The T-72, first adopted by the Soviet Army in 1973, went through several stages of modernization. Since then, more modern tanks have entered the Russian army, including the T-80 from 1976, the T-90 from 1993, as well as the fourth-generation T-14 tank, and Russian gunsmiths required extensive technical improvements to bring the T-72 to the level of a tank equipment new generation.
The most "advanced" of these modernized versions of the T-72 today are the T-72B3, which has been in service since 2010, and the newer T-72B3M, which entered the Russian Armed Forces in 2017.
The modernization of the T-72B3 provided combat capabilities that were in many ways superior to those of earlier versions of more modern tanks, such as the basic modifications of the T-80 and T-90. The main improvements of the T-72B3 concerned its firepower and weapons control systems. The tank received an improved Kalina fire control system, a new turret control panel, improved sights, panoramic multispectral sensors PNM "Sosna-U" with built-in laser rangefinders, as well as a new weapon compatible with 9M119M missiles.
Meanwhile, according to Military Watch Magazine, the 125A2M46's new 5mm cannon has performance comparable to some of the world's newest and most technically advanced battle tanks, including vastly improved stability, and can use a wide range of new types of ammunition designed for new generations. tanks. The T-72B3 also has a built-in reactive armor "Relic", similar to that used in the latest versions of the T-90 and T-80, and provides improved protection.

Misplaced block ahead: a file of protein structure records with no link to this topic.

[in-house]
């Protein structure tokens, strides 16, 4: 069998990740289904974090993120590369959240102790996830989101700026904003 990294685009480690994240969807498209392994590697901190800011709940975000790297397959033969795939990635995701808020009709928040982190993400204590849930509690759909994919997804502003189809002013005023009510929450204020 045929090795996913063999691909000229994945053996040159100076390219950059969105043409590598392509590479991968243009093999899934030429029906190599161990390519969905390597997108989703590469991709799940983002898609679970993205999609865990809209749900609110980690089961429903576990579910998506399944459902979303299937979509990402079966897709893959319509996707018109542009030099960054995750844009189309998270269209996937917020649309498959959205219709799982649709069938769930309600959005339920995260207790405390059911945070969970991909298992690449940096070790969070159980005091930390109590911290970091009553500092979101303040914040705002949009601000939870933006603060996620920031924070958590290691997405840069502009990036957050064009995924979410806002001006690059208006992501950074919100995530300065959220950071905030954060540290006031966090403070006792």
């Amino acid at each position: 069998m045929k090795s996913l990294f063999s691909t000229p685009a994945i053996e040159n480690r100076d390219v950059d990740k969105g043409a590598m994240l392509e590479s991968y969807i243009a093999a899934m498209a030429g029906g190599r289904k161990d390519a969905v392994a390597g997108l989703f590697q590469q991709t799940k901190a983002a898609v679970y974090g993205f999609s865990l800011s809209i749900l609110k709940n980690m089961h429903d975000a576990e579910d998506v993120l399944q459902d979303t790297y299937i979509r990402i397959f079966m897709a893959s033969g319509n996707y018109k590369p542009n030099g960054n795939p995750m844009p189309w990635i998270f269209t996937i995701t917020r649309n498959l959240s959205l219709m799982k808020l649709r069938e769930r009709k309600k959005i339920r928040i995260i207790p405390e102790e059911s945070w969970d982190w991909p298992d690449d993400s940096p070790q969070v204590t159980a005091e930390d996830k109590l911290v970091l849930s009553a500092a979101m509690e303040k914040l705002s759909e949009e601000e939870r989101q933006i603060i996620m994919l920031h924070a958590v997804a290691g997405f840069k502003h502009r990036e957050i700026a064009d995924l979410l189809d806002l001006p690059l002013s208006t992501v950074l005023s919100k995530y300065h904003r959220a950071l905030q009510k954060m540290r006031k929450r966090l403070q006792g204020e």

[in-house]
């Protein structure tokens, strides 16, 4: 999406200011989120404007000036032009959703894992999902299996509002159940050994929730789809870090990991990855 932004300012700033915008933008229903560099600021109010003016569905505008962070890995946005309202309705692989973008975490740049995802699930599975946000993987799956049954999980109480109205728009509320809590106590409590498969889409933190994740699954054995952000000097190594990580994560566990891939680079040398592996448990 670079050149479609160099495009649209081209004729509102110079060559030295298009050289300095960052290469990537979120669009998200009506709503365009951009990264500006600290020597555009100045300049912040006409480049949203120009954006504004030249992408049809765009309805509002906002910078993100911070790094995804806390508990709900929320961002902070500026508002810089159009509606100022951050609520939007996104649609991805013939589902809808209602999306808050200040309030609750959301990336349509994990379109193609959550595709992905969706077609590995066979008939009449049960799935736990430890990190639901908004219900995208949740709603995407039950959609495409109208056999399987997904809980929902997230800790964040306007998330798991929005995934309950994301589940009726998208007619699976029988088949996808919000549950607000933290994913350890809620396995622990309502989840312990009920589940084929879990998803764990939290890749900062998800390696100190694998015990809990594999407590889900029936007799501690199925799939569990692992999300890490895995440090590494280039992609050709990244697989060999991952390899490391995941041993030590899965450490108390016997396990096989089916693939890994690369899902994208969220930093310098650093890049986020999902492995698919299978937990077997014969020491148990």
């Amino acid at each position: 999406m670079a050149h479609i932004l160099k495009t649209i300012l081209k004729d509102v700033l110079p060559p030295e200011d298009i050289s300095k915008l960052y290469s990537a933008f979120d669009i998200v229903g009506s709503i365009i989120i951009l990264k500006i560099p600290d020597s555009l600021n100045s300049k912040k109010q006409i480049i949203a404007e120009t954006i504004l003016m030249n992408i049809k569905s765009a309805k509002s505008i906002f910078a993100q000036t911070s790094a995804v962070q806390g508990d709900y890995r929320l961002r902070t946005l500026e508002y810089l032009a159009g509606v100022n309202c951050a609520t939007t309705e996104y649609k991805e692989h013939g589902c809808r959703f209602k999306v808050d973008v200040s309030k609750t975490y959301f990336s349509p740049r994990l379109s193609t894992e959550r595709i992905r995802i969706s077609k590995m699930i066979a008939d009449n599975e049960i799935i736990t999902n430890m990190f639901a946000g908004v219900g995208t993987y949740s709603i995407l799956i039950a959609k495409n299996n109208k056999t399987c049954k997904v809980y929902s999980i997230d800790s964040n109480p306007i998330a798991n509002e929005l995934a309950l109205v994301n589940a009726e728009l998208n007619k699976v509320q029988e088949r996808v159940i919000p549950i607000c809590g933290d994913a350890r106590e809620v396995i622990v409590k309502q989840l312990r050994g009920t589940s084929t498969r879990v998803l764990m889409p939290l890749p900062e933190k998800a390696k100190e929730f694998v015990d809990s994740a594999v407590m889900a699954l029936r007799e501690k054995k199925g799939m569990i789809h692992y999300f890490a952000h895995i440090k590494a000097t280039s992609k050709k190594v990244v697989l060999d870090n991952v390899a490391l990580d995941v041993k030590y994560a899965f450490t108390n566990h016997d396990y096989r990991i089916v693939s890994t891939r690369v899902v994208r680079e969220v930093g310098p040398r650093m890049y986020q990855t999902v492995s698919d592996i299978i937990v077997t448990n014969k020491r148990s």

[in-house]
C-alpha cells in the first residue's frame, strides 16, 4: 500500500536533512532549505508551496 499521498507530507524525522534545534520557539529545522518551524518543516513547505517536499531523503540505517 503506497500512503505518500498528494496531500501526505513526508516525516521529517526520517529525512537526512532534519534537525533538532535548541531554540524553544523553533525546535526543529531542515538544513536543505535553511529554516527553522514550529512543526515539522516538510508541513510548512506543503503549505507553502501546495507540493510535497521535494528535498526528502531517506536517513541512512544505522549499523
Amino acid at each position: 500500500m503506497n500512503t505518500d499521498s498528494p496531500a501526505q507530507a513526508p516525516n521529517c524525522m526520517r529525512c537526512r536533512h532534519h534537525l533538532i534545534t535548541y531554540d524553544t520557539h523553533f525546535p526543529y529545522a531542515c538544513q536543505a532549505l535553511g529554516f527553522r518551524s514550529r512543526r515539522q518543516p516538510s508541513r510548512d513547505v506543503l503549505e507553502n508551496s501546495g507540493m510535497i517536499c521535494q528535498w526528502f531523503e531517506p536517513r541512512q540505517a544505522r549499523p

40 years ago, the T-72 was considered ahead of its time, and even the export options in the Iraqi army proved to be almost completely invulnerable and had an overwhelming performance advantage over the last available Western export tanks Chieftain and M60 during the Iran-Iraq war of 1980-1988.
The T-72 also proved to be very effective in combat during the Lebanese War of the 1980s when it collided with the Merkava I and M60 tanks and was named “the best tank in the world” by Syrian President Hafez Assad for its performance. This provided Russia with a solid foundation for maintaining the viability of the platform through modernization: the T-73B3 demonstrated how much older tank models can be improved to match or even exceed the capabilities of the most modern combat vehicles.
T-73B3 is the main tank of the Belarusian armed forces. He was also supplied as assistance to Syria to equip the 5th corps of its army, created with the support of Russia to fight terrorists. The T-72B3 was also exported as an upgrade package to improve the old T-72 in service with the Nicaraguan army.
The T-72B3 is currently the most widely used tank in the Russian troops, which are armed with more than 1300 units and about 7000 more can be relatively quickly put into operation (we are talking about the earlier modifications of the tank in storage). It is expected that the number of combat vehicles of this type in the Russian armed forces will continue to grow at a significant rate in parallel with the receipt of the new T-14 and T-90M.